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Won t Happen in My Office! Systemic Emergencies in Optometric Offices Richard Meetz, OD, MS, FAAO Todd Peabody, OD, MBA, FAAO Disclosure Statement: Nothing to disclose Please complete your session evaluation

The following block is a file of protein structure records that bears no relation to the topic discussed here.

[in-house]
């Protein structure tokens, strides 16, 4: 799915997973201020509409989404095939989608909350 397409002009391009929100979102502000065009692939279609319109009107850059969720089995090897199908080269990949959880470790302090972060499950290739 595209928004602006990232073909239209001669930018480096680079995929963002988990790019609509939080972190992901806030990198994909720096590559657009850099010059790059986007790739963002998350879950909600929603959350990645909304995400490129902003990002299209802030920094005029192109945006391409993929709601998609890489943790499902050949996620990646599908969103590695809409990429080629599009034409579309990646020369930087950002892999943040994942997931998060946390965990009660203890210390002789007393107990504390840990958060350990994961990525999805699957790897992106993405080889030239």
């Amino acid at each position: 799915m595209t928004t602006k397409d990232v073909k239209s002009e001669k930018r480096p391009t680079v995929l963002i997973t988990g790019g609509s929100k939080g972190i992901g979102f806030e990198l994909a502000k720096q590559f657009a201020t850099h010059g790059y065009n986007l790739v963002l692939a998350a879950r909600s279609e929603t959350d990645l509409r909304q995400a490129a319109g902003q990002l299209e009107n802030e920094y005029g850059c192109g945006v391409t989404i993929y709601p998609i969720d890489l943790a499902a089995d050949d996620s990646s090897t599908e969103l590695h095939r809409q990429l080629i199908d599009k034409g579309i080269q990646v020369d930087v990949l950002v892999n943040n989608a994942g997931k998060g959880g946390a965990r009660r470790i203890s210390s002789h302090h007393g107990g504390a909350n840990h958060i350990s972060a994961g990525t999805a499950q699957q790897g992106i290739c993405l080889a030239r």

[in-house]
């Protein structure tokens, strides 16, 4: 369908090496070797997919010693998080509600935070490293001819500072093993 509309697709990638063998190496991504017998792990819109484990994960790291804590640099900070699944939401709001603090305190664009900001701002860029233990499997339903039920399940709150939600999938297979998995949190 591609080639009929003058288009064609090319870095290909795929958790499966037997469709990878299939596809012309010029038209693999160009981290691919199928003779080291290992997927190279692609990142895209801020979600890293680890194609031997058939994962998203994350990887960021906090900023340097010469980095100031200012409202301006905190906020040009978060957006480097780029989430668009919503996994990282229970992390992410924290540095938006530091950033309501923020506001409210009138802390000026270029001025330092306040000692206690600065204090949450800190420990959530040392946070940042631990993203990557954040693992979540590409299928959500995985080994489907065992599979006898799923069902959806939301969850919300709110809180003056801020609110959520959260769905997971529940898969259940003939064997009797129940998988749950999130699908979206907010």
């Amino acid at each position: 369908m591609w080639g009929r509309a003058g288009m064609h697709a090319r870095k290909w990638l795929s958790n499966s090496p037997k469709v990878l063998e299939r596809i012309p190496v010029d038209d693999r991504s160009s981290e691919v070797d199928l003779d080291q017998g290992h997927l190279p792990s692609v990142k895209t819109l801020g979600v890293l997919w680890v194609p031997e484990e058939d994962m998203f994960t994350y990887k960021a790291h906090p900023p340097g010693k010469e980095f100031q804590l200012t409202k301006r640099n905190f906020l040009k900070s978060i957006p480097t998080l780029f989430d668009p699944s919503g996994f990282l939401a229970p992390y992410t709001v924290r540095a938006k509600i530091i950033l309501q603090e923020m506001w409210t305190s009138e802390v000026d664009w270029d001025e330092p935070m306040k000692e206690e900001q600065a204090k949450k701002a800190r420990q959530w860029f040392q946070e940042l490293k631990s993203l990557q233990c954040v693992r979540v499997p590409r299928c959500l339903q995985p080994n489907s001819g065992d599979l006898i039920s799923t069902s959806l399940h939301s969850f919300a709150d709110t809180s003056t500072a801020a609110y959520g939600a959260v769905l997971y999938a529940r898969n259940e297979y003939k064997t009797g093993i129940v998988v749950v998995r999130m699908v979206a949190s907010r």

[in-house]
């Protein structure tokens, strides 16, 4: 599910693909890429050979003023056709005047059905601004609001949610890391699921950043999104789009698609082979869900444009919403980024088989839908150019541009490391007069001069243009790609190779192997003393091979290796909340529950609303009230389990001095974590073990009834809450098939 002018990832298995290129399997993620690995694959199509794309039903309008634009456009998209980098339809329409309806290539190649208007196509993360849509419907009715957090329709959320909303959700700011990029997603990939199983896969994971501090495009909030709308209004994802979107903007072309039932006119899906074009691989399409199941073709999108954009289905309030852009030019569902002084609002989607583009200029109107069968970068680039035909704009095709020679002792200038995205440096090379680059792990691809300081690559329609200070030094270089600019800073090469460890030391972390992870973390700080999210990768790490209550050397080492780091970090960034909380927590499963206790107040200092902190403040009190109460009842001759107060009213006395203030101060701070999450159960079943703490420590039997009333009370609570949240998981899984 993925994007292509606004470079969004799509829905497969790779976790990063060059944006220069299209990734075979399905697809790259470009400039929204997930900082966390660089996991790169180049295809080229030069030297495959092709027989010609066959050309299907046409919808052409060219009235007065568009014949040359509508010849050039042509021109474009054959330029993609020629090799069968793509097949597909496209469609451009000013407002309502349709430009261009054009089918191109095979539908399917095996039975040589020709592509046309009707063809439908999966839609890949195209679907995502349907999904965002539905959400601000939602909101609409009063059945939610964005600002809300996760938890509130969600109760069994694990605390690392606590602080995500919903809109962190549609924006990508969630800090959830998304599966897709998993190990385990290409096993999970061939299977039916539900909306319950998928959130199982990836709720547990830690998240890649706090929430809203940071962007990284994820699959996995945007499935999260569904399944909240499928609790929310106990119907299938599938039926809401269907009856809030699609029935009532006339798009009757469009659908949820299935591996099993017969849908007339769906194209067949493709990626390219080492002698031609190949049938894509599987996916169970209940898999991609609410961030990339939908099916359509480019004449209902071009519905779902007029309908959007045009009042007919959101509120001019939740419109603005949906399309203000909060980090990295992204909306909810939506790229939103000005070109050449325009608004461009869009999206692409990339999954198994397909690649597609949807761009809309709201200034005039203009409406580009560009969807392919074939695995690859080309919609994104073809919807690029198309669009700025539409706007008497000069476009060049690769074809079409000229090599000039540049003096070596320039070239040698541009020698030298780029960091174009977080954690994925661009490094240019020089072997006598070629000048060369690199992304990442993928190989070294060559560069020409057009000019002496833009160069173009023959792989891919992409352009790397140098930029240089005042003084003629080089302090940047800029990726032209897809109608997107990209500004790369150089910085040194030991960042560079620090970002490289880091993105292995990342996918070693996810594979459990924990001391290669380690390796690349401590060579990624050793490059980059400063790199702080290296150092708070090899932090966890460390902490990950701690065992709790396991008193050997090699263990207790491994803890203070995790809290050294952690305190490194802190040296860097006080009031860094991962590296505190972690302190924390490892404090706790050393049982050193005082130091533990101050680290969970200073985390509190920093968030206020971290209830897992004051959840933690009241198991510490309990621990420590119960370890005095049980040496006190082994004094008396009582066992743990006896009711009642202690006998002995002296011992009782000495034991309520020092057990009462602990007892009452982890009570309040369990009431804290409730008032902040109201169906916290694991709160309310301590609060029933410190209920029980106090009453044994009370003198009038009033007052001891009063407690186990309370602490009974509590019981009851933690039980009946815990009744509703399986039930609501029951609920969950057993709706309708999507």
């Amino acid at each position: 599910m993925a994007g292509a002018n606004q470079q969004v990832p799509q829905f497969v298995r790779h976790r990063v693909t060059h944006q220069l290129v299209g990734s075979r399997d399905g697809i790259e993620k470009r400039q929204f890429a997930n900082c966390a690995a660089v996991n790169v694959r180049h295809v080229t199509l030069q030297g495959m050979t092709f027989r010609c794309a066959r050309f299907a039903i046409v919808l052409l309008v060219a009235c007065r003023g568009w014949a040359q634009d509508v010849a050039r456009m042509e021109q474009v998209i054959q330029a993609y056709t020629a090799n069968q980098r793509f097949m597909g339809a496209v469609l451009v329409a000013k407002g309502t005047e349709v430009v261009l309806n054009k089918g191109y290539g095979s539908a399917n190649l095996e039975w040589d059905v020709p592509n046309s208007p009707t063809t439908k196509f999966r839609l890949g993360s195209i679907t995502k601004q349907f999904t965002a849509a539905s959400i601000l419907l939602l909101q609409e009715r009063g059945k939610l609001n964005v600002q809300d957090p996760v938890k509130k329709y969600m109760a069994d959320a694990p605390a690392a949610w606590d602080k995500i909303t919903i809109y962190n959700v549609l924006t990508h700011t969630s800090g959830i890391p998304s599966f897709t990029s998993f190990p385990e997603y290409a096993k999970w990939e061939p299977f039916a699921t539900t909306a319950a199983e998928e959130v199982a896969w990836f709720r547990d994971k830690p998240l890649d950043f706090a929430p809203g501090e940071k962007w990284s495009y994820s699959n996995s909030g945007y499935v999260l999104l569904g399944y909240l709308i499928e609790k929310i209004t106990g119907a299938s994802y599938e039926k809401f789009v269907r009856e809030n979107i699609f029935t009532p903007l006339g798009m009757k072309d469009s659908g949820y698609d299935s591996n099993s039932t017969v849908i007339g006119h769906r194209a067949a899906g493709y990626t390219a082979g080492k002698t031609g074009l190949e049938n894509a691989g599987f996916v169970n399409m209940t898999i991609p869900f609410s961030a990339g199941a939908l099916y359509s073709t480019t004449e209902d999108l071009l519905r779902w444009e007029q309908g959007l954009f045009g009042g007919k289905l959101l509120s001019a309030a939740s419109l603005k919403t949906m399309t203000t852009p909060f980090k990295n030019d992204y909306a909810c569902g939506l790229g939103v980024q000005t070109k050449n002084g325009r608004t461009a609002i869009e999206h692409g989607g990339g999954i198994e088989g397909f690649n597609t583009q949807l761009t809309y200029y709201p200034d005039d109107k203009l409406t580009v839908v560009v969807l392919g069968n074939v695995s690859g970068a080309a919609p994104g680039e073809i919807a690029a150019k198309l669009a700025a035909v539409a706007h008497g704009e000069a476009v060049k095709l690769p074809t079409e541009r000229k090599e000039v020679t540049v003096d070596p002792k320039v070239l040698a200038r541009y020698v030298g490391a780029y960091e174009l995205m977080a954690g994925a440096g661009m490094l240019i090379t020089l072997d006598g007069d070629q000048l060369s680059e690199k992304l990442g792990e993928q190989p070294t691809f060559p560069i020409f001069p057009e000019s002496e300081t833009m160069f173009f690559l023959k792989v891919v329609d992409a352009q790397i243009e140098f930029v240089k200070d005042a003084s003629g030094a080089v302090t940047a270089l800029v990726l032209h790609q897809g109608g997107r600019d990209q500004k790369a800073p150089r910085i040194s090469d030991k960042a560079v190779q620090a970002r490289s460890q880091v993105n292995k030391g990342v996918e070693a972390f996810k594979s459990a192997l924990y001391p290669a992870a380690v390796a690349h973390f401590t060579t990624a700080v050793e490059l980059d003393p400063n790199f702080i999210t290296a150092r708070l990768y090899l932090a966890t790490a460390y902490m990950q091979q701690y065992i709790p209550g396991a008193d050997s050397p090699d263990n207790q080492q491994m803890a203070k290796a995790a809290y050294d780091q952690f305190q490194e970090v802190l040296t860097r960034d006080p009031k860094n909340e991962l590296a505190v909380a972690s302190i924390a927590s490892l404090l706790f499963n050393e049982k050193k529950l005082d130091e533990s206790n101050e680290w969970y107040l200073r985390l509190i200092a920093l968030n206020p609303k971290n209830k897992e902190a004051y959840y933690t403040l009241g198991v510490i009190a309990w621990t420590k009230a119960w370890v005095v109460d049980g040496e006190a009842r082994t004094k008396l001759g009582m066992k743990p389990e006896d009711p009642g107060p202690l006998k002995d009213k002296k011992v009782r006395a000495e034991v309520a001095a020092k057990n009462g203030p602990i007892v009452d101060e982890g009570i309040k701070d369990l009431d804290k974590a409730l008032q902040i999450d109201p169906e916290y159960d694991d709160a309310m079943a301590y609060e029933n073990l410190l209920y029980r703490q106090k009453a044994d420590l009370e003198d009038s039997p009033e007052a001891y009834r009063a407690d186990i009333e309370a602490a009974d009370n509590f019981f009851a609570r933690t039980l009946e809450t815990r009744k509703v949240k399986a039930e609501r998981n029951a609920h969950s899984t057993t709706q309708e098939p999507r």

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Won t Happen in My Office! Systemic Emergencies in Optometric Offices Richard Meetz, OD, MS, FAAO Todd Peabody, OD, MBA, FAAO Disclosure Statement: Nothing to disclose Please complete your session evaluation using EyeMAP online at Tweet about this session using the official meeting hashtag #aaoptom14 Please silence all mobile devices. Unauthorized recording of this session is prohibited. What are you going to do! Emergencies This course will discuss the presentations of some of the more likely in office emergencies associated with systemic conditions ranging from: Hypertensive crisis Heart attack Stroke Seizures Anaphylaxis The endocrine crises Hypoglycemia Levels of Action Immediate action Stat Immediate in office care (IC) After the immediate in office care, what next? Emergency care (EC) 2 hours Urgent care (UC) 48 hours Follow-Up care (FC) 2 weeks (1-2 weeks) Home care (HC) Hypertensive crisis 1 Hypertensive Emergencies JNC 7 Blood Pressure Classification Definition: Hypertensive emergencies and urgencies occur with blood pressures greater than 180/120 mmhg Stage 2 HTN : JNC-7 FYI: JNC-8 for treatment 1% of population 24% of ER visits BP Classification Normal Prehypertension Stage 1 Hypertension SBP mmhg and or or DBP mmhg Stage 2 Hypertension 160 or 100 Hypertensive crisis Hypertensive crisis Hypertensive crisis occur with blood pressures greater than 220/120 mmhg 0.04% of population 3% of ER visits At DSP 120mmHg, BBB is compromised leading to brain edema Hypertensive crisis Malignant Hypertensive (MHTN) AKA Hypertensive Emergency with Papilledema Occurs at blood pressures typically at 220/140 mmhg or more with papilledema 14% of ER HTN crisis visits or 0.42% of ER visits Approx 0.005% of population Papilledema is an indication of brain swelling DSP 120 mmhg MHTN Terminology not currently used Hypertensive Emergency with papilledema Currently all BP 160/ 100 are listed as Stage II JNC-7 44 yo W female, CC a stye & spots in her vision Hx: Neg HTN, No meds VA: 20/20+ OD, 20/50- OS NIPH Ext: Mod hordeolum, PERRL neg APD BP: 240/150 mmhg Rt arm DFE: AV severe narrowing, pos AV nicking Case 2 58 yo W female, CC near blur Hx: +HTN 10 years, + meds poor compliance VA: 20/20 OD,OS,OU BP: 220/120 mmhg Rt arm Another Case Hypertensive crisis What do you do? Who goes to the ER? Who sees their PCP tomorrow? Who sees their PCP next week? DFE: AV generalized narrowing, positive AV nicking Referral Criteria BP 180/110 Severe Hypertension Mild HTN retinopathy (AV & nicking) Call PCP; BP controlled in 3 to 7 days Cardiac Emergencies BP 180/120 Hypertension Urgency Moderate HTN retinopathy with HA or peripheral edema Call PCP or walk in clinic; BP controlled in 24 to 72 hours BP 180/120 Hypertension Emergency Papilledema with moderate HTN retinopathy ER/ICU; BP reduced 20% in 2 hours, ICU 4 days Definitions Sudden Cardiac Death = sudden, unexpected death caused by loss of heart function (sudden cardiac arrest) Leading cause of natural death in the US Most are caused by arrhythmias Most common life-threatening arrhythmia is ventricular fibrillation Cardiac Arrest = electrical problem; heart stops beating Heart Attack = circulation problem; blood flow to heart is blocked Definitions Acute Coronary Syndrome = umbrella term of symptomatic conditions resulting in an inadequate blood supply to the heart Acute myocardial infarction (AMI) Circulation problem Different from sudden cardiac arrest, but may cause arrest Unstable angina Blood clot causes a reduced blood flow, but not a total blockage 3 Heart Attack Triggers Most AMI occur at rest or with modest activity (85%) Emotional stress and life events Illicit drugs Warning Signs / early symptoms of AMI Chest discomfort Sweating Nausea & vomiting Shortness of breath (SOB) Heart Attack Classic warning sign of AMI is chest discomfort (males) Warning Signs of AMI Chest discomfort Heart Attack Different in women, elderly and diabetics Women: back pain (between shoulder blades), diffuse chest pain or GI Diabetics & elderly: increase weakness, SOB, syncope AHA Musculoskeletal pain Heart Attack Sharp or twinges of pain are usually - NOT an AMI Pain reproduced by pushing on spot - NOT an AMI Unstable angina Angina lasting less than 15 minutes - NOT an AMI Angina at rest - think AMI Angina is not relieved by 3 nitroglycerin tabs in 10 min - think AMI Heart Attack Emergency action plan (for person with unknown ACS) 1) Recognize the Signs & Symptoms 2) Have the patient stop activity and sit or lie down 3) If symptoms persists 5 min, call 911 4) Give patient an ASA and administer Oxygen 5) Be prepared to provide CPR 4 2013 CPRed 11/11/14 team solo Basic Life Support Guidelines adult child infant 100 CPM compressions to breaths 30:2 30:2 30:2 30:2 15:2 15:2 depth of compressions 2 at least about 2 1/3 depth of chest rescue breathing 1per 6 seconds 1per 4seconds 1per 4seconds early AED early CPR early CPR + BLS for Healthcare Providers American Heart Association CPR classes See or call Heart Attack Emergency action plan (for person with known ACS) 1) Recognize the signs & symptoms 2) Have person stop activity and sit or lie down 3) Give one nitro tab q 3 to 5 min for up to 15 min or 3 tabs If symptoms persist, call 911 4) Give person an ASA PO and administer Oxygen 5) Be prepared to provide CPR Heart Attack Denial of an Heart Attack Victims frequently deny the possibility of having an AMI It s indigestion or something I ate It can t happen to me, I m too young/healthy I ll go home an rest or take something when I get home I don t want to bother anyone/doctor I can t afford to go to the doctor or hospital I ll feel foolish if it is nothing Heart Attack Final advice on in-office heart attacks Be ready to act! Time matters Know CPR and keep it current Have your staff trained and current The next victim may be you Heart Attack Time to Treatment Impact on Survival Stroke AHA 5 Stroke Definition: A general term for the sudden onset of a focal neurologic deficit caused by vascular disease lasting greater than 24 hours with lasting effects 54 yo male Pack per day smoker x 35 years Hx: HTN (stage 1); questionable compliance with meds Sx: facial weakness, slur/speech difficulty, eyelid drooping, double vision x 4 days Case M.Zatouroff History and External Exam Your history s most important questions: Time of onset! Progression External examination next most important steps: Check for abnormal speech Check for facial droop Check for arm drift Check for abnormal gait Clinical Presentation of Stroke Intense or unusually severe HA of sudden onset Altered level of consciousness Aphasia Incoherent or difficulty understanding Dysarthria (slurred speech) Facial weakness or asymmetry Visual loss, double vision, intense photophobia Systemic Findings of Stroke Incoordination Weakness, paralysis, or sensory loss of one or more limbs Ataxia Vertigo, nausea, vomiting, phonophobia Clinical Presentation of Stroke Evaluation of acute stroke: Ask patient to smile & raise eye brows then close eyes AHA Pearls: Does forehead wrinkle? Can close eyes? 6 Stroke Evaluation of acute stroke: Conduct the arm drift test: eyes closed arms out hold level AHA Stroke Risks Age: males 45 or females 55 Females post menopause or S/P H&O any age Family Hx: parents, grandparents or sibling with stroke African Americans, Hispanics or Asian-Pacific Islander groups Smoker or live with a smoker Blood pressure over 140/90 Overweight by 20 lbs (BMI 30) Physical activity 30 minutes daily Diabetic Stroke Risks Total Cholesterol is 240 HDL less than 35mg/dL Hx of TIAs in past year Hx of carotid artery disease Coronary heart disease, atrial fibrillation or past MI Peripheral vessel Dz ( legs) Polycythemia or Hct 60% Stroke Risks in Young Adults HTN Oral contraceptives Metabolic Dz / Hypercoagulable states Binge/high alcohol consumption HTN, Intracranial, cerebral infarction Increased risk of death Drug use: Cocaine abuse Subarachnoid, intracerebral, cerebral infarction Amphetamine Intracranial speed hemorrhage Stroke Types: 1) Infarction (ischemic injury) w Thrombotic (clot within a vessel) w Embolic (vessel blockage) w Lacunar (small vessel Dz) w DM and HTN 2) Hemorrhage (clot outside vessel) Types of Strokes 7 Thrombotic Stroke Blood clots within a vessel Occurs during sleep or is present on awakening Symptoms & signs progress in a stepwise fashion May take hours to days for the full deficit to develop Vision symptoms are common Embolic Stroke Caused by material formed proximally, then dislodged to occlude a distal vessel Carotid most common Cardiogenic emboli 15 to 20% Most often occurs during waking hours No warning signs Display maximal deficit at onset Deficit may improve in hours Subarachnoid Hemorrhage Sudden onset of severe HA with activity Worst HA of my life Stiff neck and photophobia at onset Altered level of consciousness (stupor to coma) Nuchal rigidity (neck rigidity) Bloody CSF Vomiting, fever, seizures 40% of aneurysms give positive warning sign A sentinel hemorrhage Intracerebral Hemorrhage AKA: Primary hypertensive hemorrhage Most always occurs secondary to sustained elevated systolic blood pressure Onset awake & active No prodrome 50% report severe HA Subdural & Epidural Hemorrhage No prodrome Most often secondary to trauma or aneurysm Associate with HTN 50% report severe HA as stroke evolves in the 1 st hour High fatality 50% of those who survive the 1st 24 hrs will die within 2 weeks Stroke Differential: TIA TIA = Transient Ischemic Attack TIAs are a symptom of a disease, not a specific disorder Definition: Acute neurologic deficit of vascular origin Clears completely ( 24Hr) Lasts minutes to an hour If 30 min usually 2 to infarct 8 Stroke Differential: RIND RIND = Reversible ischemic neurological deficit Definition: Transient deficits lasting more than 24 hours but clearing completely in a few days Should improve within 3 days May take up to two weeks Stroke Warnings 1/4 of patients with TIAs will have a stroke within 3 years TIAs & RINDs 1/3 will have a stroke within 5 years Positive history of TIAs in 1/2 to 2/3 of patients with thrombotic strokes Stroke Warnings TIAs & RINDs Keep in mind: A patient is more likely to have a stroke after a few recent TIAs than after TIAs occurring over a year ago Other Stroke Differentials Transient global amnesia (TGA) In older patients Focal seizures Chronic subdural hematomas Unruptured cerebral aneurysms Complex Migraines Other Stroke Differentials Lancet Score Complex Migraine M. Samuels Patients with TIA signs & symptoms need medical F/U to determine the risk and urgency of medical treatment. The Lancet ABCD scoring system for risk uses the following: Age Blood pressure Clinical features Duration Lancet ABCD scoring system Lancet Score Age 60 +1pt. Blood pressure 140/90 +1 Clinical features Weakness one side (face arm or leg) +2 Difficulty speaking or understanding +1 Duration One hour or more +2 10min but less than Score of 6 or greater = 31% risk of stroke within one week; call PC for referral 24hr Stroke Time is of most importance 85% of strokes are ischemic Fibrinolytic therapy (tpa) can be used to break up the clots 30% complete recovery Must be started no later than 4 hours after Sx onset Maybe effective up to 6 hours Action If symptoms 4 hours, call 911 Hold any HTN medications If ischemic, give an ASA Who had a stroke? XX Seizures Case 38 yo W female, CC routine eye examination Hx: Seizure Disorder Epilepsy since teenager, last episode 5-6 years ago, Meds: Clonazepam good compliance Mental Status: Ox3 VA: 20/20 OD,OS,OU Ext: WNL, PERRL neg APD, morbidly obese BP: 130/85 mmhg Rt arm, HR 80 During SLEx, patient developed SOB and became uncomfortable.pushed the lamp away.went rigid Seizure Disorders Historic term: epilepsy Note: Having one seizure or if episodes are associated with a toxic withdraw it is not epilepsy Epidemiology Most common of the neurologic disorders Estimated 4 million persons in U.S. 1 in 10 persons will have a seizure some time in their life 3% of population have chronic recurring seizures 10 Types of Seizures ILAE 1989 Historic Term Current Classification 1. Focal Simple partial seizure 2. Psychomotor Complex partial seizure 3. Jacksonian Myoclonic seizure 4. Petit mal Absence seizure 5. Drop attack Atonic seizure 6. Grand mal General tonic-clonic Tonic-clonic Seizures Prodome Patient often has a feeling something is wrong or Not feeling right today Higher risk with brain idling Seizure 2 phases 1 st : Tonic phase Rigid arched back, lasting 30 sec 2 nd : Clonic phase Rapid muscle jerking, fast at 1 st then slowing 2 min Tonic-clonic Seizures Postictal Sx: Amnesia for seizure events Deep sleep ~ 1 hour Confusion after sleep: lasts few minutes to 1 hour Focal weakness in an extremity Todd s paralysis Pseudoseizures & Other Non-seizure Disorders Benign Febrile Convulsions Infants and children (6 mos to 4 yo) Rapid rise in temp 1-4 hours to 102 Hysterical conversion reaction Drop attack a slump to the floor without injury May have convulsion-like movements Reaction to stressful event or idea Pseudoseizures & Other Non-seizure Disorders Postural hypotensive convulsion (orthostatic) The most common pseudoseizure 2 to syncope/vasovagal Brief 2-5 second myoclonic jerking Set off by sudden large drop in blood pressure 50/25 mmhg range First Aid for Seizures Keep area clear of sharp objects Observe and record Do NOT use padded tongue depressor Status epilepticus: seizure lasts for over 5 min or no regaining consciousness between CALL 911 After, check blood pressure & blood sugar Upon recovery Do not allow patient to drive home Notify PCP 11 First Aid for Seizures If postictal confusion present, don t touch or restrain the patient Give them something to do with their hands to focus their attention If patient has a known seizure disorder and is on medication, immediate medical attention is not needed Call PCP Report seizure to family and suggest medical follow up Case: Disposition Seizure Got the patient to the floor, supine, padded her head, moved stool and waste can out of area Seizure lasted 30 sec Postictal Sx: Amnesia for seizure, very confused, very sleepy Released in care of family (husband) Notified PCP Case Anaphylaxis 49 yo male, Walk in Hx: On his way into clinic via Motorcycle, took a bee in bare chest at 45 mph. Made it to waiting room. Mental Status: Ox3, Anxious External: lips swelling, hives/rash on chest Respirations: rapid, wheezing? Hypersensitivity Reactions Type I = Immediate Model: anaphylaxis Type II = Cytotoxic Model: transfusion reaction Type III = Immune Complex Model: SLE Type IV = Cell Mediated Model: TB test, poison ivy Urticaria in Drug Reactions Urticaria Large oval-annular pink wheals with white central area Transient; resolve in few hours then reappear Less common; Target lesions with red centers Palmar target rash 2 to penicillin reaction T.Habif, et al 12 Anaphylaxis Findings: Hives (urticaria) and angioedema Respiratory mucosal edema Bronchospasm Shock (cardiovascular collapse) Gastrointestinal edema Mechanism Upper respiratory tract mucosal edema Lower respiratory tract mucosal edema Symptom Nasal congestion Sneezing Coryza Tongue swelling Hoarse/loss of voice Lump in throat Cough Stridor Respiratory distress Mechanism Symptom Mechanism Symptom Dermal edema Itching (histamine) Urticaria Angioedema Bronchospasm Chest tightness Wheezing Shortness of breath Increased vascular permeability Dizziness Syncope Cardiovascular collapse GI mucosal edema Nausea Increased Gut Motility Vomiting Diarrhea Anaphylaxis Criteria Anaphylaxis: Common causes Insect stings (Hymenoptera) Foods (peanuts, tree nuts, fish, shellfish) Drugs ASA; antibiotics, especially PCN and cephalosporins (3-5%); NSAIDS( 1-3%); antineoplastic drugs Allergy shots (immunotherapy) Radiocontrast media (25-35%) Exercise (alone or with eating) Latex Blood transfusions Idiopathic (20-40%) 13 Anaphylaxis Risk Factors Atopic & allergic history, especially asthma IV vs. oral exposure Frequency and intensity of previous exposure Previous history of anaphylaxis Phases of Anaphylaxis Two phases of Type I 1. Immediate phase Within 5-60 minutes of exposure Occurs in a previously sensitized person Preformed mediators 2. Late phase May occur 2-72 hours after exposure Average 10 hours Watch patient for 8-24 hours In the Event of Anaphylaxis Action: Early recognition and accurate diagnosis Be prepared to administer epinephrine (EpiPen) Call 911 Monitor vital signs (HR, BP, respirations) Q 5 min. Heart rate (HR) will increase significantly with epi Be prepared to do CPR Overview of IC Treatment Epinephrine Oxygen Positioning of patient IV fluids Antihistamines Inhaled beta 2 agonists Corticosteroids Record vital signs Epinephrine The most important step in the emergency treatment of anaphylaxis Reverses hypotension & bronchospasm Peripheral vasoconstriction Bronchial smooth muscle relaxation Reduction of vascular permeability Epinephrine EpiPen /Epipen Jr. (Pediatric dose) Patient can self administer Shelf life ~ 2 years Premeasured; easy to use: 1) Remove cap 2) Jab into outer thigh 3) Hold firmly for several seconds Meetz 14 General Info about Epinephrine Safe during pregnancy Should/Must have epi available in your office if prescribing oral medicines Inform patient of side effects! May resemble anxiety Palpitations Shaky and/or jittery Chest pain (coronary vasoconstriction) Cool, clammy (peripheral vasoconstriction) Antihistamines Effect is not immediate Continue for 3-10 days Side effects include drowsiness even non-sedating varieties Corticosteroids Does NOT treat acute anaphylaxis May prevent biphasic reaction Lack of randomized controlled trial evidence to suggest that steroids reduce the incidence of biphasic anaphylactic reactions Emerg Med J June 2014 Rx: Prednisone 50 mg po qd x 4 days Case Disposition Epi pen administered STAT EMS contacted STAT Supplemental Oxygen provided at 6L/min Respirations: eased with-in 3-5 minutes Care turned over to EMTs upon arrival at 12 minutes S/P Anaphylaxis Aftercare Beware of the late phase May occur hours later (2-72 hours after exposure) Make sure patient has an Epipen Rx: renew every year Long acting antihistamine Referral to allergist Medic Alert bracelet Hypoglycemia 15 Case 19 yo W female, CC routine CL eye examination Hx: IDDM 5 years, Meds: NPH bid good compliance Mental Status: Ox3, Anxious, shaky & sweaty 8:20 AM late for appointment ran to clinic VA: 20/20 OD,OS,OU BP: 100/60 mmhg Rt arm, HR 100 Respirations: rapid Hypoglycemia Case presentation: unresponsive type 1 diabetic Is it Hypoglycemia? Is it Hyperglycemia? Is it Vasovagal reaction to tonometry? IOP: patient had become lethargic and uncooperative. Hypoglycemia Definition = Low blood sugar (RELATIVE!) With appropriate associated symptoms Usually more serious in the short term than hyperglycemia Low blood sugar can lead to coma, seizures and death fairly quickly Whereas hyperglycemia is usually slow-developing Hypoglycemia Low plasma glucose levels: 60 mg/dl after 12 hr. fast or 50 mg/dl OGTT or 45 mg/dl for females after 72 hr. fast 55 mg/dl for males after 72 hr. fast Clinical Hypoglycemia Glucose counter-regulation thresholds At BG below 81 mg/dl; insulin is decreased At 65 mg/dl; counter-regulation of glucagon then epinephrine occurs At 60 mg/dl; growth hormone (GH) and cortisol start (2 hour delay in effect) Symptoms occur at 54 mg/dl and cognitive changes are noted at 47 mg/dl Major CNS symptoms may not occur until 20 mg/dl Hypoglycemia Fast drop: Neurogenic Catecholamine release symptoms (adrenergic) Sweating Shakiness Anxiety Palpitations Weakness Tremor Hunger Faintness Tachycardia 16 Hypoglycemia Slow drop: Neuroglycopenic Symptoms Hypoglycemia Induced Hypoglycemia Confusion Irritability Headaches Abnormal behavior Weakness Diplopia Inappropriate affect Motor Incoordination Convulsions Coma Exogenous administration of